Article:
I Heart Forest Park

I have been locked in the Westin LAX for 5 days straight without rest. Fifteen hours of work every day. Hotel meals. Boring treadmill runs at 5:30 in the morning.

When I step into the light outside the front doors of the hotel to catch the airport shuttle I am stunned.

This is the first sun I’ve seen in all those days. The first fresh air. And I use that term loosely because I am in LA, after all.

My flight is delayed after we board. We sit on the runway for an hour. I don’t get home until 1:00am.

And then, on Monday, there’s Forest Park. And my new riding buddy (who just placed 2nd in the B field!).

The day is clear and bright. Portland hums at that low vibration that characterizes a large town as opposed to a city. The bridges glimmer in the sun outside my office window as I change into my riding gear and load my back pockets with supplies.

I head over the Burnside bridge and up into the NW to pick HG up and then we’re off.

Forest Park is alive with color and mud. We spin up, up, up and up, talking as we go. I get the full race report. I find out that HG used to be a competitive half-pipe snowboarder – spinning circles in the air high above the icy white.

I’m impressed.

I find out that she’s a gear whore in the truest sense of the word. Her boyfriend, like mine, obsessively shops for bikes and components on ebay and Craigslist. She likes the best shit, and she knows exactly what she’s talking about. (Have I found my female cycling soulmate!? ;)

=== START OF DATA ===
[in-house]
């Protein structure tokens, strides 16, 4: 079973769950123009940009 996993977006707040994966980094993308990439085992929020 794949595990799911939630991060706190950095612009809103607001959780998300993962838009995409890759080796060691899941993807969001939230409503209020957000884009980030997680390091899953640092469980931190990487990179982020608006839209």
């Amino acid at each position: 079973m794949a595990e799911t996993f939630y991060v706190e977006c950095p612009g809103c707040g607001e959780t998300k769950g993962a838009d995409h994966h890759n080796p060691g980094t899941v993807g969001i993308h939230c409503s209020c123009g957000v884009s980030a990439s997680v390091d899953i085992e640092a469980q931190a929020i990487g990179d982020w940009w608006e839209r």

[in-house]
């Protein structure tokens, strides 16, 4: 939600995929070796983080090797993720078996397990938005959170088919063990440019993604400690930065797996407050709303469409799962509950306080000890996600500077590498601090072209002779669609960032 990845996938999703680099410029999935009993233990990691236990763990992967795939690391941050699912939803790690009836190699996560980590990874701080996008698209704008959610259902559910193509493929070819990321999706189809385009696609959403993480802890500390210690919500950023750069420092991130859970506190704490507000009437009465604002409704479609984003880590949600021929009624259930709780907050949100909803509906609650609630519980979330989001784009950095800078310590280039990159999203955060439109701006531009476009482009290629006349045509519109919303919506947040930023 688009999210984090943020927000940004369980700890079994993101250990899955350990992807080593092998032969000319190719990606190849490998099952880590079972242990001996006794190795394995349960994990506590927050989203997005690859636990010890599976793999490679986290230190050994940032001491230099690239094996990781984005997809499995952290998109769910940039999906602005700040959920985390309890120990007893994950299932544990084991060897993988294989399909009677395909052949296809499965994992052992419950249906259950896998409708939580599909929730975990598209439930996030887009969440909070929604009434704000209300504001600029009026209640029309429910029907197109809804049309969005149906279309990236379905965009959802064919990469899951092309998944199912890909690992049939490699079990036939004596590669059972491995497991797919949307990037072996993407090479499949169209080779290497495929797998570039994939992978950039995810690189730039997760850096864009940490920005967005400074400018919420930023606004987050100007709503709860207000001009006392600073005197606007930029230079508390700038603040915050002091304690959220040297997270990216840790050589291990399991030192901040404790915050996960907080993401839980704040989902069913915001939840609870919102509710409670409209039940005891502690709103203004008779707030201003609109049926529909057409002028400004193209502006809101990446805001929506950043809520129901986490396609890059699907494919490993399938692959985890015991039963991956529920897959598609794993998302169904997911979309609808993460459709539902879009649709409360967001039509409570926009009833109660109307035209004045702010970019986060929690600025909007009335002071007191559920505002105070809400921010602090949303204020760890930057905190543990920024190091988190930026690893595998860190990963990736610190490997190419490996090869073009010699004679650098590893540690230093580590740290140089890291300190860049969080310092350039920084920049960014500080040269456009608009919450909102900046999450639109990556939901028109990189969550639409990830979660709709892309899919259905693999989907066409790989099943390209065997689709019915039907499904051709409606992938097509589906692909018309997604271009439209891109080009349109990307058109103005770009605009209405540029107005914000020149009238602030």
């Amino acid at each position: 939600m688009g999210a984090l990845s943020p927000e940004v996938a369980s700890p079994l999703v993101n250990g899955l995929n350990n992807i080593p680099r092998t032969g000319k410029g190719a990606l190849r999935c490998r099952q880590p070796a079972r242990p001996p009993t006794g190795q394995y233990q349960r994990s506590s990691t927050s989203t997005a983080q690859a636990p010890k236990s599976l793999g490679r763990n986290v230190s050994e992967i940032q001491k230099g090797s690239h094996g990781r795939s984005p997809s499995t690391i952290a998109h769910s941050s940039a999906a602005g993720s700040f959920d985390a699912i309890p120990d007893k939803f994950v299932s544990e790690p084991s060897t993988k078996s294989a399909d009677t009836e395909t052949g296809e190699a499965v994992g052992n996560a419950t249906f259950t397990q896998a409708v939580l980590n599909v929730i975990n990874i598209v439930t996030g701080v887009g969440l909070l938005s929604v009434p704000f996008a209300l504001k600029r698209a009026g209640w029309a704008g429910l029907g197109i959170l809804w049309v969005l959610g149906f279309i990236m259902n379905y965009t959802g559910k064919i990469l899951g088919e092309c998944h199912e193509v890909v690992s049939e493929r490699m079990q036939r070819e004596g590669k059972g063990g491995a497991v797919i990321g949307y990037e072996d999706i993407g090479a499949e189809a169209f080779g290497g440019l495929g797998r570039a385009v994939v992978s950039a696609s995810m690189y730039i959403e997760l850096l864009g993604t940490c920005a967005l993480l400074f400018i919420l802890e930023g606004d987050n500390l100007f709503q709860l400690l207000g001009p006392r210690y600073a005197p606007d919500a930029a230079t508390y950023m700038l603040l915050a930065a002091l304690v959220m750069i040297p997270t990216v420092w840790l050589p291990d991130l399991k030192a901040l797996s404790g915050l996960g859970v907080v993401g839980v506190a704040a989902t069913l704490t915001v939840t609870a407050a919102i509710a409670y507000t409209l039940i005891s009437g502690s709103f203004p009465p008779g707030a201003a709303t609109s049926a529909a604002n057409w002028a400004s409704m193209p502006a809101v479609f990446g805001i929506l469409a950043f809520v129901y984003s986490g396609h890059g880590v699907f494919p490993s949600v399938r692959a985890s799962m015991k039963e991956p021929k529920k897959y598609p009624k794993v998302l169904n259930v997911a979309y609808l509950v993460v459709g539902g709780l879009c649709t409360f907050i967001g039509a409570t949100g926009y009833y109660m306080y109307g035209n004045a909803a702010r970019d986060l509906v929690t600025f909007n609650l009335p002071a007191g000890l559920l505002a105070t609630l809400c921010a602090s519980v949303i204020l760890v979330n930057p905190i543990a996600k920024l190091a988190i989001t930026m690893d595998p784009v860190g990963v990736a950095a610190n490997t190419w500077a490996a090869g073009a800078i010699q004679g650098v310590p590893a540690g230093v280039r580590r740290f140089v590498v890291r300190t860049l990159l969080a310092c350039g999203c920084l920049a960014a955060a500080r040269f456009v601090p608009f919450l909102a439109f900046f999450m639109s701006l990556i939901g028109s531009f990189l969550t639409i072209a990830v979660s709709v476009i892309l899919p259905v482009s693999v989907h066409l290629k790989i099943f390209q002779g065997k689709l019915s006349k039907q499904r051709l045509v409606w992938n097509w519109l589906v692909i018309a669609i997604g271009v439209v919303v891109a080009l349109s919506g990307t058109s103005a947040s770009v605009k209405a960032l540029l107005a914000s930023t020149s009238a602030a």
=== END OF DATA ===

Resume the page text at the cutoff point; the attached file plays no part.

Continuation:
We ride up Leif Erickson about eight and a half miles, talking all the way. As we get into the 6th and 7th mile the mud gets thicker, the path more narrow, and the obstacles more numerous. We’re skipping over fallen branches and scattered debris, slogging through mud puddles, and ducking low branches.

It smells like fall. Damp and crisp. The sunlight beyond the trees that surround us is inspiring as it starts to slowly fade.

We descend Saltzman, ride quickly from Highway 30 to St. Helens Road, and then roll up Vaughn and back to her apartment.

It’s 6:30pm and the sun is almost gone as I get back to my office to pick up my backpack. I ride home to a house filled with candles and incense, and a bath that has already been drawn for me. My heart is big and full of cyclocross.

I kiss my bike and throw my cycling gear into a pile outside the bathroom door. In the bath I scrub the mud off my face and think about how lucky I am to live in this town, with this sport, those trails, my team, and a fall to rival any season anywhere… ever.

Here’s to muddy trails and hot baths.


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